Now, I don’t think that Stephenie Meyer had the Catholic Church in mind (at least, not consciously) when she invented the Volturi. The Volturi don’t act like religious leaders, and they don’t live in Rome but rather in Volterra (an actual small ancient town in the Tuscany region of Italy). But I suspect that someone at the Vatican saw the film, drew certain inferences, and was not happy, particularly given Meyer’s well-publicized LDS (Mormon) background. I also strongly suspect that if the Volturi had lived somewhere other than Italy that the Vatican would have had nothing to say about the film. ..bruce..

P.S. The movie itself? Meh. Better done than the first one, but the first 30-45 minutes seemed to drag. On the other hand, the 2nd book was the weakest of the four.

Mormons get the blame for Maine

Mollie over at points out that in wake of Maine citizens overturning the gay marriage law (the Question 1 initiative before voters this past Tuesday), gay marriage supporters are now seeking to blame the LDS Church somehow:

Check out this paragraph in the Post story about the National Organization for Marriage:

Some groups for gays say the organization is a stalking horse for the Church of Jesus Christ of Latter-day Saints, or the Mormons, which dominated fundraising in the California campaign. Many of the actors in a nationally televised ad produced by NOM, called “Gathering Storm,” turned out to be Mormon activists.

Wow. Okay, so the allegation at play here is that the Mormons are deceiving everyone by operating this group without being up front about it. That is a very serious charge. Nowhere is it substantiated. I mean, I know that the National Organization for Marriage has at least one Mormon board member — Orson Scott Card. But he’s hiding in plain sight. I found out that information by surfing the NOM website myself. And what does it mean that “many” of the actors in a television ad “turned out to be” Mormon activists? I don’t even know what that means, although it does sound scary. What, exactly, is a “Mormon activist”?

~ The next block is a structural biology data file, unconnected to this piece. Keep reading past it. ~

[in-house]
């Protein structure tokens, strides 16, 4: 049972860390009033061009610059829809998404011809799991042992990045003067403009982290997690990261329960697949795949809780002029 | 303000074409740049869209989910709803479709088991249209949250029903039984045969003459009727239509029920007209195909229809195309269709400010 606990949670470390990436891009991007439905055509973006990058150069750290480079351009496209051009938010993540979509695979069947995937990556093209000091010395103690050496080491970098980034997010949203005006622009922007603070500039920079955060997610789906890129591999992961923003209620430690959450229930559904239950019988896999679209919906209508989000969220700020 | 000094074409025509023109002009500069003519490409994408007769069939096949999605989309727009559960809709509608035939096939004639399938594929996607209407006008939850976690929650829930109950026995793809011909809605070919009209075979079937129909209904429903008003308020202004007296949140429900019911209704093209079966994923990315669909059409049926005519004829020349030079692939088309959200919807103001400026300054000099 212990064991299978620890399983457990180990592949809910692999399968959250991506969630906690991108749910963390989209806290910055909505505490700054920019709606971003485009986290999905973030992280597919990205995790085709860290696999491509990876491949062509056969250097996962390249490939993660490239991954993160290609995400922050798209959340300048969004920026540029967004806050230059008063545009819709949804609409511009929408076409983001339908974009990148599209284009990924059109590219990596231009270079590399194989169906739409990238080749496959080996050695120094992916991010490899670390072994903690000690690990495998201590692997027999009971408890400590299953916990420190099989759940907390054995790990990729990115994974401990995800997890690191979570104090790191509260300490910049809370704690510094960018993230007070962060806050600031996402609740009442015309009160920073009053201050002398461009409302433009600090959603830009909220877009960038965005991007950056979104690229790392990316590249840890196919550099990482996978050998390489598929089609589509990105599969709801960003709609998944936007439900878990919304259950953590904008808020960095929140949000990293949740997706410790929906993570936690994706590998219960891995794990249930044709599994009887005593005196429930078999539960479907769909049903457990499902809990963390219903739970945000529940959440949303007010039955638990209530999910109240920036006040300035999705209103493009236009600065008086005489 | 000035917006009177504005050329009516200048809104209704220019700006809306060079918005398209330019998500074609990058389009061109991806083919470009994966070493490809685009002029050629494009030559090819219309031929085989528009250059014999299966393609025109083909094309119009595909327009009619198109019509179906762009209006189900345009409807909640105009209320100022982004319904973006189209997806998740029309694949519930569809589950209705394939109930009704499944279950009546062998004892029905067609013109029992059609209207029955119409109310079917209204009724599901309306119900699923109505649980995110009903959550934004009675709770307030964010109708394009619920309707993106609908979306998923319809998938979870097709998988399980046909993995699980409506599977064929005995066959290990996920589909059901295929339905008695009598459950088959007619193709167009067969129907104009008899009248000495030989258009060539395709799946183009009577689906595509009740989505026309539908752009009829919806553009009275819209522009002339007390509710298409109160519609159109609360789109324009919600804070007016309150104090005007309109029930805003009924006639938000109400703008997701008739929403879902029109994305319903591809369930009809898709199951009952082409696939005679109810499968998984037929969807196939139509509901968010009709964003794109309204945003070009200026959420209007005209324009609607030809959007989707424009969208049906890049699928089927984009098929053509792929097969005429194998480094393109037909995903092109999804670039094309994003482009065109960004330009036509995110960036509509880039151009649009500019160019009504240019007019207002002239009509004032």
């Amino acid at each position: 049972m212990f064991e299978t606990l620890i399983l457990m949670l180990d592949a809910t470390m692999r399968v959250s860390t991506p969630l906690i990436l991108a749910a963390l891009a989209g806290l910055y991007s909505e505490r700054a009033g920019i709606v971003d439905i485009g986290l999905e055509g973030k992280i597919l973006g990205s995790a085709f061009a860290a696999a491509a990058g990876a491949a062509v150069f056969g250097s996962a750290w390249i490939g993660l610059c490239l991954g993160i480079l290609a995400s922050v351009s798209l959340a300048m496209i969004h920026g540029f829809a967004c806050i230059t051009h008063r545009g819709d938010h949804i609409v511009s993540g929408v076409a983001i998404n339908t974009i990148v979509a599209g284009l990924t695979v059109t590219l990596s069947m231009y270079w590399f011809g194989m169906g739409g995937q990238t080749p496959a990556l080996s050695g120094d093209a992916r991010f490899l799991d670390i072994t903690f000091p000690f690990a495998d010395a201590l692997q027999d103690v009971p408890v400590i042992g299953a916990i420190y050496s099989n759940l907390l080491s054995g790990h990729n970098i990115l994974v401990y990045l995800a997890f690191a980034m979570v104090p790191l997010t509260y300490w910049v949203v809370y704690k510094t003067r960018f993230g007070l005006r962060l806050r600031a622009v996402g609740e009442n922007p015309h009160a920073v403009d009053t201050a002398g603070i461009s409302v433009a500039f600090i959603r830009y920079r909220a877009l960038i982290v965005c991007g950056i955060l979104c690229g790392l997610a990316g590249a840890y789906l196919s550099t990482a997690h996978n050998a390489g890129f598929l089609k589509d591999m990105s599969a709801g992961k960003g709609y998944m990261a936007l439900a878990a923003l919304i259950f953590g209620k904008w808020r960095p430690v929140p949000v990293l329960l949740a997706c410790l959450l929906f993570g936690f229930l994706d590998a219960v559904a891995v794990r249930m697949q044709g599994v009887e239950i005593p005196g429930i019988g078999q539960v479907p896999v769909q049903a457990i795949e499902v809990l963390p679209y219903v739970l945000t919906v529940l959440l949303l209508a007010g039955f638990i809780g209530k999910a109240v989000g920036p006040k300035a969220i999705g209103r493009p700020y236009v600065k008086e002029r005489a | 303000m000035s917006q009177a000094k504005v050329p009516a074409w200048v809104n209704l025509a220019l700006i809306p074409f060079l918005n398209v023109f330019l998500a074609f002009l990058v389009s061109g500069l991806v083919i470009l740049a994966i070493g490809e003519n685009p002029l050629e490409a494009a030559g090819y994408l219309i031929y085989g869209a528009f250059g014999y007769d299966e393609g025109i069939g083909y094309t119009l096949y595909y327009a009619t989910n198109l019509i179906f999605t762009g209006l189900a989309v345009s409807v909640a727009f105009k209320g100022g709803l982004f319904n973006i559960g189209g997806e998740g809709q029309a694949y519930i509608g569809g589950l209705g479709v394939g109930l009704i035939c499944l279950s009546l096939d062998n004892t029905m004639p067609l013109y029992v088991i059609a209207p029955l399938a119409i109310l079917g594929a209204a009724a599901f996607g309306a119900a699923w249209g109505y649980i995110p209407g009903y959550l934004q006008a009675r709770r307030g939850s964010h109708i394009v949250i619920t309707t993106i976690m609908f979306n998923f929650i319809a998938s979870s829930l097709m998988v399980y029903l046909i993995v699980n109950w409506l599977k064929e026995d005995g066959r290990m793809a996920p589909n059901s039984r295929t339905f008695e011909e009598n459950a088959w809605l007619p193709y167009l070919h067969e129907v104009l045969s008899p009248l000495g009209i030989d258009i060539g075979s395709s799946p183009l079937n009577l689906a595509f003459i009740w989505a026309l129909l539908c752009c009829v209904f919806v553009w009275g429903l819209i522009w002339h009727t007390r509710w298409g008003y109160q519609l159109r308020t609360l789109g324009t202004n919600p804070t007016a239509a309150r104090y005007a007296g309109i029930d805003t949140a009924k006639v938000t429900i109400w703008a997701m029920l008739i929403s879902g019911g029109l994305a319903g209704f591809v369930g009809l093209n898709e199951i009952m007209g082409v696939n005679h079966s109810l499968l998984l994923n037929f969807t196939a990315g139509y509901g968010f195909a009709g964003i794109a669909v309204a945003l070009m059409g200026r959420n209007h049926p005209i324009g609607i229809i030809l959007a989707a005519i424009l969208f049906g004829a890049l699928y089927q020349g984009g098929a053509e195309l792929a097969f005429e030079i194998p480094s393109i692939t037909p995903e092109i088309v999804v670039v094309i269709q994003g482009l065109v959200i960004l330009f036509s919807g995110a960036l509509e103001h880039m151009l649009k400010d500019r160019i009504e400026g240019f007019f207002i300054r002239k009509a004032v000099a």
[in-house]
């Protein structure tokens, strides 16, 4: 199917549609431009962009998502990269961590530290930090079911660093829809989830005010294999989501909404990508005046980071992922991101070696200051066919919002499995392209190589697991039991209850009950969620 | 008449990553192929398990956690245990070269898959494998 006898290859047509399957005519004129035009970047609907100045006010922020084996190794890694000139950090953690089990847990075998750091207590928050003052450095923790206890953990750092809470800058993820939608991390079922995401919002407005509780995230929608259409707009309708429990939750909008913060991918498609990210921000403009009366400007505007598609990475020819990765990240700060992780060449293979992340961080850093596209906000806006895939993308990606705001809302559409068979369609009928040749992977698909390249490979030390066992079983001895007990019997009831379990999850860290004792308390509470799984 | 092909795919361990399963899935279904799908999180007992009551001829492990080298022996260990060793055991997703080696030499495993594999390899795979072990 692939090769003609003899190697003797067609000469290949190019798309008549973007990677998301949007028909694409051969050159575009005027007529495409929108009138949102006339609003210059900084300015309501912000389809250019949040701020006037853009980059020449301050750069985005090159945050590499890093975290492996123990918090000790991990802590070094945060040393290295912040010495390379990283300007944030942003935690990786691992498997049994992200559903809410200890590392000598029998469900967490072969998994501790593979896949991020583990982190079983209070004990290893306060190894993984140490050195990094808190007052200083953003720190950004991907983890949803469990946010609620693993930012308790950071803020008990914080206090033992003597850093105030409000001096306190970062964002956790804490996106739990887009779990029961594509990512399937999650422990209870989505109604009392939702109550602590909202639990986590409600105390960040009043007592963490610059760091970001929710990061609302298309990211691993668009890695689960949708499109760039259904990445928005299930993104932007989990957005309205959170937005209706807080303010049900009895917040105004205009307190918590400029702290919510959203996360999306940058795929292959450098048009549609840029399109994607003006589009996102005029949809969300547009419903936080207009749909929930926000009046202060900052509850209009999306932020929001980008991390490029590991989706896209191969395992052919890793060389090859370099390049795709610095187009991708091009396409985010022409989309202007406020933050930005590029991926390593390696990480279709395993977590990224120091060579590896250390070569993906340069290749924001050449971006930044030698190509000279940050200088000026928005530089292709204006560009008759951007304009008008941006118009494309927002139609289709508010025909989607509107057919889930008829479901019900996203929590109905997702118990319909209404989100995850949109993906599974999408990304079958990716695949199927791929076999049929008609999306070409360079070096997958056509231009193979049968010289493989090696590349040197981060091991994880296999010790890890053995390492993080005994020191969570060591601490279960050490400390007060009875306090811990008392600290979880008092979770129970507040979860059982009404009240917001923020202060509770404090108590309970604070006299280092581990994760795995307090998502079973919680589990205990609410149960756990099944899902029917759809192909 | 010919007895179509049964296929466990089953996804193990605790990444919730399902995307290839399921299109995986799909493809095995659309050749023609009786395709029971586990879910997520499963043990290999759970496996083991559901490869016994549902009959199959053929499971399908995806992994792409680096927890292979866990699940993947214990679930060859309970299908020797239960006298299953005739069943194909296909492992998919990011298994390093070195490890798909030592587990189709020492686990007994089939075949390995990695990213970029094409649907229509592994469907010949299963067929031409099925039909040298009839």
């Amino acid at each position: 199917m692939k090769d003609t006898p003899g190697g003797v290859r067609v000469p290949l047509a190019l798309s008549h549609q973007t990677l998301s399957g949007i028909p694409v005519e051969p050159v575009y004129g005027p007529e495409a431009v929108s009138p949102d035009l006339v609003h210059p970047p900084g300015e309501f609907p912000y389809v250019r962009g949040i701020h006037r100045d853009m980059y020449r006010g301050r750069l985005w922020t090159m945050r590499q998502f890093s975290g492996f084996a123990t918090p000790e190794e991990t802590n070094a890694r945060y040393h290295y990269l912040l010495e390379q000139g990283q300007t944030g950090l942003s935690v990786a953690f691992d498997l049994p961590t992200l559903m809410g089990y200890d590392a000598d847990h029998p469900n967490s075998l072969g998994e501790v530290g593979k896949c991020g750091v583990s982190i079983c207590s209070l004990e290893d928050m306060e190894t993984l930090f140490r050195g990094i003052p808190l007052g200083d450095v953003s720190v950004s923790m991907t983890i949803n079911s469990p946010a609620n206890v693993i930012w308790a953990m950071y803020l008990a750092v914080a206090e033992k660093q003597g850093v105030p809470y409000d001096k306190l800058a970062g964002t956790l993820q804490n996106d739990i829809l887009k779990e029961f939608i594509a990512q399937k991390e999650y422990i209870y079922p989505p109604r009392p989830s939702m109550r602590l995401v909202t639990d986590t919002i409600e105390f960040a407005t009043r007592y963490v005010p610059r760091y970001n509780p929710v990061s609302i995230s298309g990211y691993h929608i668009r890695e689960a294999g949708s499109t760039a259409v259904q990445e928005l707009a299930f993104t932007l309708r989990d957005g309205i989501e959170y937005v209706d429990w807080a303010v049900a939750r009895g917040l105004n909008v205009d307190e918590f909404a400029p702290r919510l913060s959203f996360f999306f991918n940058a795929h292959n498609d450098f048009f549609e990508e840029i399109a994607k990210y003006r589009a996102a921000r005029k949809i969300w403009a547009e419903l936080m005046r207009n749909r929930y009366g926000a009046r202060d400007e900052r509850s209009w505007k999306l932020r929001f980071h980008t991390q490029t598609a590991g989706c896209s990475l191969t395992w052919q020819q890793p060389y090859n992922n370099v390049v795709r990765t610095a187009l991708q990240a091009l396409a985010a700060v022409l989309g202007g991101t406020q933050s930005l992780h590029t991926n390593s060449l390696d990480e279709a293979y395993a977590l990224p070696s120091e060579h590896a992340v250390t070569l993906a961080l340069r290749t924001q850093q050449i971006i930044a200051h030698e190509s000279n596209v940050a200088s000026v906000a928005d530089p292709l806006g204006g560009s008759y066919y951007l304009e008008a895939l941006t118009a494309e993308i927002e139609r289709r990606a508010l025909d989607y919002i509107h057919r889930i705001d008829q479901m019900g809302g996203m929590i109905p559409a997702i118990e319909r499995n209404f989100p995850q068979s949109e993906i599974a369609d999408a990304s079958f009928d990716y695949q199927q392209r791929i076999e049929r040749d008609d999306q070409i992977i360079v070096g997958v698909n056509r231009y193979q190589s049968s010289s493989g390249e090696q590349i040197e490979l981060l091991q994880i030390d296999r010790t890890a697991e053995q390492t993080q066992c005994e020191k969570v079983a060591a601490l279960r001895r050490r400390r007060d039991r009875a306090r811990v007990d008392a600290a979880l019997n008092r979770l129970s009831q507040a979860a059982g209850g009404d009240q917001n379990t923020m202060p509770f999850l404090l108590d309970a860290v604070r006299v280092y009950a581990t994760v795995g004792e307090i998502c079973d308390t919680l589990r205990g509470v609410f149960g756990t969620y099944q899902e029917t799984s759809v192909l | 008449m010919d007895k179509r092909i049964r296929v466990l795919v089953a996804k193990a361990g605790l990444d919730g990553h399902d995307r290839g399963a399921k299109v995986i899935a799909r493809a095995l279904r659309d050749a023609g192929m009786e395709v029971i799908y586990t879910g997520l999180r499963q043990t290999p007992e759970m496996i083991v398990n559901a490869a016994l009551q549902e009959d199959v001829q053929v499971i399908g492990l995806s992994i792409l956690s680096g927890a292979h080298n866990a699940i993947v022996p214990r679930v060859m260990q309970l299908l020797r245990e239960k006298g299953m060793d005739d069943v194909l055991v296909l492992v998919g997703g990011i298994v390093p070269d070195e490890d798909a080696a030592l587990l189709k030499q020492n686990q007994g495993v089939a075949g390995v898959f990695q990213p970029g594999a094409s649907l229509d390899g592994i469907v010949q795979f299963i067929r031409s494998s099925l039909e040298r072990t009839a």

I think they’re called Danites. 😉 ..bruce..

Did you know that LDS women “flock”, “swarm”, and “buzz”?

This morning’s Salt Lake Tribune has the following story headline and opening sentence:

LDS women flock to upcoming BYU Women’s Conference

More than 20,000 Mormon women will swarm the campus of Brigham Young University next week, buzzing about mothering, marriage, the media and dozens of other spiritual and secular topics.

It prompted me to write Peggy Stack (the author of the piece) this e-mail:

“LDS Women Flock”? Would you (or the Trib) use that verb to describe (a) a NOW or Emily’s List conference,  (b) an LDS Priesthood conference, or (c) any non-religious gathering of men (or, for that matter, women)? The headline has a whiff of religious and/or sexist condescension. Same question for the use of the verbs “swarm” and “buzz” in the first sentence.

What do you think?  ..bruce..

“Could Pat Robertson Be Mormon?”

Paul Abrams over at the Huffingon Post has a snarky and somewhat ill-informed article in response to comments that Pat Robertston apparently made about heaven. To give you an idea of the silliness of Abrams’ piece, here’s an excerpt (the bracketed, italized section is in the original and seems to suggest that Abrams didn’t exactly quote Robertson accurately in the preceding sentence):

Without hesitating a nanosecond, Robertson half-chuckled his answer, telling the viewer in no uncertain terms that if he thinks he is just going to spend eternity lying in a lounge-chair on a cloud, well, he’s got another thing coming. The Lord has a lot of work for him to do, he might give him (the viewer) a planet to manage, there are 200-300 million of them. [Btw, this is not an exaggeration, Robertson actually talked about lounging on a cloud and millions of planets to manage, and lots of work the Lord has for him].